The fantasy fiction formula
By Deborah Chester
Why does the world need yet another book on how to write fantasy fiction? Because the public continues to show a nearly insatiable desire for more stories in this genre, and increasing numbers of aspiring authors gravitate toward writing it. As our real lives become more hectic, over-scheduled, insignificant, socially disconnected, and technologically laden, there seems to be a need among readers to reach for a place where the individual matters. Where people form bonds of friendship and camaraderie that are tangible and face-to-face around campfires in unfamiliar forests and on long, dangerous quests instead of through abstract tweets and selfies posted on Facebook pages.
Fantasy—whether traditional, epic, urban, or humorous—offers a place where the ordinary person can meet challenges and become extraordinarily heroic and significant. Or, the misfit too awkward and shy to succeed with the home crowd finds that he or she is in fact someone very special, with amazing powers that are exactly what’s needed to save the day.
Fantasy is, in fact, a comforting place—no matter how dangerous the plot may be for its characters. It gives anyone—most especially the reader—a chance to be heroic.
It drew me in originally because its detailed, unusual settings and spirit of adventure delighted my imagination. As a child, I read tomes of mythology, folklore, and ancient history in addition to Andre Norton, Edgar Allen Poe, Ray Bradbury, Alexander Dumas, and Robert Heinlein. When I grew older, I gravitated toward the historical fiction of Georgette Heyer and C. S. Forester, plus John D. MacDonald and Dorothy Sayers. All these writers, while producing divergent work, nevertheless evoke vivid locales and unusual characters. Those qualities continue to draw me to any author of any type of fiction.
While reading voraciously is vital for all writers, I think it’s important not to be too narrow. Fantasy—old and new—of course needs to be read, but do reach beyond researching magical creatures to explore other types of fiction and classical literature. Read anything that generates a better understanding of human nature and the motivating force of human emotions. I think writers of traditional fantasy need a solid grounding in history, battle strategy, politics, mythology, anthropology, and the classics, and I think writers of urban fantasy should acquaint themselves with a wide range of thrillers, mysteries, and noir films.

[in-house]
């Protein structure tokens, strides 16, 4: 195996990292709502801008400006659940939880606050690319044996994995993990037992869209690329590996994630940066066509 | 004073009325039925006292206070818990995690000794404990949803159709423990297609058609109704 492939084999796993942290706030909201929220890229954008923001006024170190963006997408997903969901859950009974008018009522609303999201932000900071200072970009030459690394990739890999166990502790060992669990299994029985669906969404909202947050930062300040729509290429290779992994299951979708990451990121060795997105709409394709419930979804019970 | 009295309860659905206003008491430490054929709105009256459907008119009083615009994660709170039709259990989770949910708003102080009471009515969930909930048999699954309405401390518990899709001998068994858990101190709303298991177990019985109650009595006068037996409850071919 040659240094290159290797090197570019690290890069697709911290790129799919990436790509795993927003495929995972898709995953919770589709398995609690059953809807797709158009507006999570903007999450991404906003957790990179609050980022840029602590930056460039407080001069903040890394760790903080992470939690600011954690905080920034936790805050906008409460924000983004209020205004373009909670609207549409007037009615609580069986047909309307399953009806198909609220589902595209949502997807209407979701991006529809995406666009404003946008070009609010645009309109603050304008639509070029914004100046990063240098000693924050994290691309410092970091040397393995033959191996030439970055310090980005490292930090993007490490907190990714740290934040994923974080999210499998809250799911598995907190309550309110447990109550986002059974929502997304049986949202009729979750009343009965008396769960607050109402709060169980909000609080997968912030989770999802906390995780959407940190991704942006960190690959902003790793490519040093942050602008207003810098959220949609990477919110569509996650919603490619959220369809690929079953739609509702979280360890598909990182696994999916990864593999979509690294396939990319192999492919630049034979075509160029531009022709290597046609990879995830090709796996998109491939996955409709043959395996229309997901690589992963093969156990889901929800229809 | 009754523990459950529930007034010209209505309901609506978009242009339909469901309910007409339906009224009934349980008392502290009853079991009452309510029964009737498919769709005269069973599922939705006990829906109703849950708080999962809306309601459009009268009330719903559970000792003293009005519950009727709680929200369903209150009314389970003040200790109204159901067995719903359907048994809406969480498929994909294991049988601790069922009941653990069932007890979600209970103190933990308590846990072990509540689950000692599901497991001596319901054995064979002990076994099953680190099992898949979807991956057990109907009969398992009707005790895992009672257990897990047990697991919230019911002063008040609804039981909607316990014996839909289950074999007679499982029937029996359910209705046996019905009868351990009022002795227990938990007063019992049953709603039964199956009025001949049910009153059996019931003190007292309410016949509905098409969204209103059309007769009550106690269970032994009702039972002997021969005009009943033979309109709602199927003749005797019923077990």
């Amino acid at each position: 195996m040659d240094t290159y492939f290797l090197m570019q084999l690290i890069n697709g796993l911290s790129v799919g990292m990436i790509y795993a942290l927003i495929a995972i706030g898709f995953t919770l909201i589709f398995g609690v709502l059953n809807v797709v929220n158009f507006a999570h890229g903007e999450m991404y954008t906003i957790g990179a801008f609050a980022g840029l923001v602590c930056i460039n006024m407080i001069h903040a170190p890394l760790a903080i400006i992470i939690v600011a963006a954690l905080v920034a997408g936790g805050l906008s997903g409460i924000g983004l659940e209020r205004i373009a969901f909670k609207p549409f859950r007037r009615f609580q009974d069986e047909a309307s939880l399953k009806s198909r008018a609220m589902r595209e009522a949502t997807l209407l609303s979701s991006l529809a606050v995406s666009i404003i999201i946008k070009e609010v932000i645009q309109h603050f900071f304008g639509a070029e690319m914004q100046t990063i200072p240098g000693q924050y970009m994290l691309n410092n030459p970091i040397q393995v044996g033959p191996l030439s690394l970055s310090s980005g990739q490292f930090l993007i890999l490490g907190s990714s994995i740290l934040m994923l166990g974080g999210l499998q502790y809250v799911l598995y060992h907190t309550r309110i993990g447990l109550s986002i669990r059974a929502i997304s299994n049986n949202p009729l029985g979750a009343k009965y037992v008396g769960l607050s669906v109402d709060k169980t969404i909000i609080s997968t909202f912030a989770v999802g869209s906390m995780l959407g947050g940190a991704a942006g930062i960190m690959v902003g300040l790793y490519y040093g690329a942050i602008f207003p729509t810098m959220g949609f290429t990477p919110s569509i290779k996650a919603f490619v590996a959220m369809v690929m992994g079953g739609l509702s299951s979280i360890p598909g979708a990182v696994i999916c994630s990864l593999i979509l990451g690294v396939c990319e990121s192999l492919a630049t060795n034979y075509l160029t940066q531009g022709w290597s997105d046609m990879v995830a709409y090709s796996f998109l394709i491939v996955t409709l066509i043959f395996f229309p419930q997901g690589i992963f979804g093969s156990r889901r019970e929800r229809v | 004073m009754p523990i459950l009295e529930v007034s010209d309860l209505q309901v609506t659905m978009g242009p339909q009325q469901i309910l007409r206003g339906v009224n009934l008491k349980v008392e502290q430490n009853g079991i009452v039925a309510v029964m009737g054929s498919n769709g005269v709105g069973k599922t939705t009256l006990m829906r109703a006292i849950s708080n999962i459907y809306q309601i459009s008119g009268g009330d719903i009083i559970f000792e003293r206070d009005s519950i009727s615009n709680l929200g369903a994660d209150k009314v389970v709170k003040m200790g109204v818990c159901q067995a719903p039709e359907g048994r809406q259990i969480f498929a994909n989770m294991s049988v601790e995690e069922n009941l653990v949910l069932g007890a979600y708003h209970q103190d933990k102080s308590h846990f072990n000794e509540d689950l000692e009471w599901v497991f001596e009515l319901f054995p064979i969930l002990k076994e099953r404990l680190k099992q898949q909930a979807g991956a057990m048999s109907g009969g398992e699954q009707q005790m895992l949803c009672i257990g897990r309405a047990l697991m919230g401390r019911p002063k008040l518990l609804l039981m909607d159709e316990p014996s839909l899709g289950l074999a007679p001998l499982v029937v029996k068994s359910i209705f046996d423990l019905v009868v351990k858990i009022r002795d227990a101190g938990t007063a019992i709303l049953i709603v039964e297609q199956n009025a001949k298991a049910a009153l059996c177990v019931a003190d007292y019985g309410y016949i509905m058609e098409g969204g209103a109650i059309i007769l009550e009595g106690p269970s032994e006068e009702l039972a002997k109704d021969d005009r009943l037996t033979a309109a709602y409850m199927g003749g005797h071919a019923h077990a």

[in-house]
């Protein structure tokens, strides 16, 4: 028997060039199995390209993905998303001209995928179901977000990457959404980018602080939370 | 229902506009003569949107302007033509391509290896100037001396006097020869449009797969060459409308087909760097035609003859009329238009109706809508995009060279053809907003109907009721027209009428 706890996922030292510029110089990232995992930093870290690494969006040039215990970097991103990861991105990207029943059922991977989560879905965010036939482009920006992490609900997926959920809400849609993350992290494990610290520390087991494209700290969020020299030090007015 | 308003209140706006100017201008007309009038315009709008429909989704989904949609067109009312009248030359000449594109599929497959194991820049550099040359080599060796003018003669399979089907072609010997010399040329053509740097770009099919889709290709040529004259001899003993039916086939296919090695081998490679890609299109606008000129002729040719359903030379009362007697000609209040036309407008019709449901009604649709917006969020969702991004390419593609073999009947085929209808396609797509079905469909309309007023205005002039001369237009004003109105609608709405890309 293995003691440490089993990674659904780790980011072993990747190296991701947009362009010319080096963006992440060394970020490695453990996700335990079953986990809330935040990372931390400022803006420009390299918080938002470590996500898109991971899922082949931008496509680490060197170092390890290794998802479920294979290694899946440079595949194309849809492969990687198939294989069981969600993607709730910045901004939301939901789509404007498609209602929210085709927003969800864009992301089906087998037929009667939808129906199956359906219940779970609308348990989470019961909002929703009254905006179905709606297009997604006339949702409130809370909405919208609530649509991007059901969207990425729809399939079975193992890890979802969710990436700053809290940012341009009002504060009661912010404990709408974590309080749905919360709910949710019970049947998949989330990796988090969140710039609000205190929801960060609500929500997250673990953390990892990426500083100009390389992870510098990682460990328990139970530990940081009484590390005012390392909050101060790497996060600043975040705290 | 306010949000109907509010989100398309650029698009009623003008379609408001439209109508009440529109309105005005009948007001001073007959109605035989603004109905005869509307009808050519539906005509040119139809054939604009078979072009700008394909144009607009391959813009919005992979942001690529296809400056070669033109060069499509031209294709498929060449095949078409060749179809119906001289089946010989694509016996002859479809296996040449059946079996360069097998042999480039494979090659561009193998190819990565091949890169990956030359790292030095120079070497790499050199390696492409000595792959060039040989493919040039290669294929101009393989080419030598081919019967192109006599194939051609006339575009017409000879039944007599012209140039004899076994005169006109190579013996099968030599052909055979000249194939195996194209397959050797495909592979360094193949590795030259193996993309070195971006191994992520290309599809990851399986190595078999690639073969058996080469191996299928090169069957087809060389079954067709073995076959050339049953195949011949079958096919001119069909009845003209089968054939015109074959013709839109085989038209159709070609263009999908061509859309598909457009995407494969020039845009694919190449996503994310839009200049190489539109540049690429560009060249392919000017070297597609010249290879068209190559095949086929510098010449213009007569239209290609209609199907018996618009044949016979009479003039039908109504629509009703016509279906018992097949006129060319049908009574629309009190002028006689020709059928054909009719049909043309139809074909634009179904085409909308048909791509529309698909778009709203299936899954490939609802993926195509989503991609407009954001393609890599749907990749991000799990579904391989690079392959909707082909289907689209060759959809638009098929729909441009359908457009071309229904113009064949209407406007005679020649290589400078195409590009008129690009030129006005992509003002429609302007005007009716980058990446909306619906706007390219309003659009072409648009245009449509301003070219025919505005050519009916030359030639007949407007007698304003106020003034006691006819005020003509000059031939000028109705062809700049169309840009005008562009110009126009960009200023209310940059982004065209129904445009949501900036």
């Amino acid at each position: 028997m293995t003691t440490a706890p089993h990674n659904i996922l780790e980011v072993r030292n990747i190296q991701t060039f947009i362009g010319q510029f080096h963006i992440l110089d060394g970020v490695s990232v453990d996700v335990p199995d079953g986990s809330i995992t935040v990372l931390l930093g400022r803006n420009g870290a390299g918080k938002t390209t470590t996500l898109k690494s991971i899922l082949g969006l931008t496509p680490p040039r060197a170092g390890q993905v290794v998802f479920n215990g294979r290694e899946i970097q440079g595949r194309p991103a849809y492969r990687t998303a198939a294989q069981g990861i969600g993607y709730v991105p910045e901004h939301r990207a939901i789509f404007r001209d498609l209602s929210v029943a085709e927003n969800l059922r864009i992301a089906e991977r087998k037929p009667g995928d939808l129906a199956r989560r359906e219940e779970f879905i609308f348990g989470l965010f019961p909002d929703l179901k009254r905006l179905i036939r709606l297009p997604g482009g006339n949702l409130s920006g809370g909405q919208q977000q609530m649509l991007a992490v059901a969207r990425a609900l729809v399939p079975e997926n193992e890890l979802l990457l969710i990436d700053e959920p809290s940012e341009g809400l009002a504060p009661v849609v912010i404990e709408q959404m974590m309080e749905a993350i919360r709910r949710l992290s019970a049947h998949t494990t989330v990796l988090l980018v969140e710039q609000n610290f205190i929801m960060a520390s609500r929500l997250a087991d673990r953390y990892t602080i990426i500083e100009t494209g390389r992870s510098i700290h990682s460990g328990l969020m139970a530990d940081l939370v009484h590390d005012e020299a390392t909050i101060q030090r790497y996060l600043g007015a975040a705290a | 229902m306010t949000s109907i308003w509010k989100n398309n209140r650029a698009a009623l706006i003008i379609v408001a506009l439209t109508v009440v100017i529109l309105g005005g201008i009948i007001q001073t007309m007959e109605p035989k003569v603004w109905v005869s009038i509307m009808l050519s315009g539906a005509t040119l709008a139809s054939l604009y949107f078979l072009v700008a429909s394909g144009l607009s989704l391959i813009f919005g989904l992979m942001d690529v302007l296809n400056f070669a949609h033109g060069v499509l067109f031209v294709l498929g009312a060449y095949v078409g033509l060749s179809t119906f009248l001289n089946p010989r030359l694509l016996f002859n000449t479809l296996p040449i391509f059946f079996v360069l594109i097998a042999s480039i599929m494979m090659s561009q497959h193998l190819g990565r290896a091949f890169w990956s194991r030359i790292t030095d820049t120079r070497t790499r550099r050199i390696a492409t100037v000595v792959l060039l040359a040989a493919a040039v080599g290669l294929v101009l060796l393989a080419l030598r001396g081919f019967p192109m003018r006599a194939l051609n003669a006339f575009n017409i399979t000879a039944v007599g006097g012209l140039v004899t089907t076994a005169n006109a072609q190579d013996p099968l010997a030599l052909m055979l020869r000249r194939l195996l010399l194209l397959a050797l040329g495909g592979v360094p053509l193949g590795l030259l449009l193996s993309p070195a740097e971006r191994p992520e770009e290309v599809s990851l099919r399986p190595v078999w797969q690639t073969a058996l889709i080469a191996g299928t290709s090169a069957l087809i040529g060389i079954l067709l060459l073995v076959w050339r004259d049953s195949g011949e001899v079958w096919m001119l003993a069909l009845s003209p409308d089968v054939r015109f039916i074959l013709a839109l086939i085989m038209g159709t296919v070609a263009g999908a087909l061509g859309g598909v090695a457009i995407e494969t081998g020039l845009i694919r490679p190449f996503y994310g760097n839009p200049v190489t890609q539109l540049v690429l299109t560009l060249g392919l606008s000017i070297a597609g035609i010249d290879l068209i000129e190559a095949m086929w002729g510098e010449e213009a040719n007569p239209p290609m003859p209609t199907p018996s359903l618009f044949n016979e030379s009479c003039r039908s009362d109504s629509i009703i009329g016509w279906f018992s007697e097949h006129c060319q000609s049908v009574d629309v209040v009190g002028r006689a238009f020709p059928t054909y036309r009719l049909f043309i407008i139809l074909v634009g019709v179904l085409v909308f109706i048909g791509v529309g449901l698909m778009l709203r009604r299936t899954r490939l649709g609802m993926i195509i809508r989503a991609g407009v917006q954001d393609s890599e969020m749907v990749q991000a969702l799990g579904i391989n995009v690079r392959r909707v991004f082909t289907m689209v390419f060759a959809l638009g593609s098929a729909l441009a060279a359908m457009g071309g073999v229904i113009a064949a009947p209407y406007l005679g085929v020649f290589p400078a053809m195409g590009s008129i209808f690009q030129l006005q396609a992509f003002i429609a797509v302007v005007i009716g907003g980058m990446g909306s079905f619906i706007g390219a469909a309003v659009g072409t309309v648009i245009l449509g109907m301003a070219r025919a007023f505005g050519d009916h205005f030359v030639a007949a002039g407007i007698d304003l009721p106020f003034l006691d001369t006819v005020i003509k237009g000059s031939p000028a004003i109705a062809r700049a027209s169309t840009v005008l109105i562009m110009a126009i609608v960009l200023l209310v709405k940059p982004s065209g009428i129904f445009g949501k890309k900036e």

In addition to the lure of setting and adventure, I also love how open fantasy is to exotic, unusual characters and creatures. There are very few boundaries in this genre. Nearly anything is possible—and permissible. That sort of creative freedom is one that I revel in as an author. I think, however, that the creation of setting can be something of a tar pit for inexperienced writers.
Often, they begin by creating their own special world and populating it in their imagination. They devise elaborate histories, character backgrounds, languages, and magic systems—everything, in fact, except a plot that offers more than a random series of misadventures for the characters.
However amazing it is, the setting of any fantasy story is only one aspect. There must also be a strong, well-thought-out plot and vividly designed characters that act from understandable and sympathetic motives. Setting alone will not carry an idea very far.
The fantasy fiction formula therefore addresses the craft of writing, the nuts and bolts of how stories are first imagined and then assembled in order to give readers a wonderful time. It demonstrates the techniques that hold plots together from start to finish. It is intended to work in creative writing courses, yet it serves also as a guide for any aspiring writer. It can be followed step-by-step and chapter-by-chapter, or it can be studied randomly in any order preferred.
Beyond craft, it is intended to boost a new writer’s self-confidence, because as the techniques of fiction are mastered, imagination is freed to become more creative than ever. Not only does this book help writers to improve their stories, but it also shows them what to do when their stories veer off course.
The fantasy fiction formula is available now.
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